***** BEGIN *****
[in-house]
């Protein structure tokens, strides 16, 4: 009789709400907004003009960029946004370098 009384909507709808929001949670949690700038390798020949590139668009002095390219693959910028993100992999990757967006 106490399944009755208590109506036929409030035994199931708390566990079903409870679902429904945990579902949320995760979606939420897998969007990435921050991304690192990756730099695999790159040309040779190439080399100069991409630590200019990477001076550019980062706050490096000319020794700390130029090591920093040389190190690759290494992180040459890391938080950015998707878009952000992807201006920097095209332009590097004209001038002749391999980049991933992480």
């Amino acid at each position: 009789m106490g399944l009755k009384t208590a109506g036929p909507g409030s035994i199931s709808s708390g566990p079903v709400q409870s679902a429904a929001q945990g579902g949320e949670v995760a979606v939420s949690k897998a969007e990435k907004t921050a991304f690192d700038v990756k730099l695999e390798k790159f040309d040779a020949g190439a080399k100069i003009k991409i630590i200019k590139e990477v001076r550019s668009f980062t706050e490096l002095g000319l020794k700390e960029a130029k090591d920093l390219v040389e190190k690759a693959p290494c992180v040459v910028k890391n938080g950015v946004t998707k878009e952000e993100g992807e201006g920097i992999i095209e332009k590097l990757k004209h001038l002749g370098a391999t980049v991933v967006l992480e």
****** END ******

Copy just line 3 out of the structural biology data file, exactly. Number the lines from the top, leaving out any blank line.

């Amino acid at each position: 009789m106490g399944l009755k009384t208590a109506g036929p909507g409030s035994i199931s709808s708390g566990p079903v709400q409870s679902a429904a929001q945990g579902g949320e949670v995760a979606v939420s949690k897998a969007e990435k907004t921050a991304f690192d700038v990756k730099l695999e390798k790159f040309d040779a020949g190439a080399k100069i003009k991409i630590i200019k590139e990477v001076r550019s668009f980062t706050e490096l002095g000319l020794k700390e960029a130029k090591d920093l390219v040389e190190k690759a693959p290494c992180v040459v910028k890391n938080g950015v946004t998707k878009e952000e993100g992807e201006g920097i992999i095209e332009k590097l990757k004209h001038l002749g370098a391999t980049v991933v967006l992480e």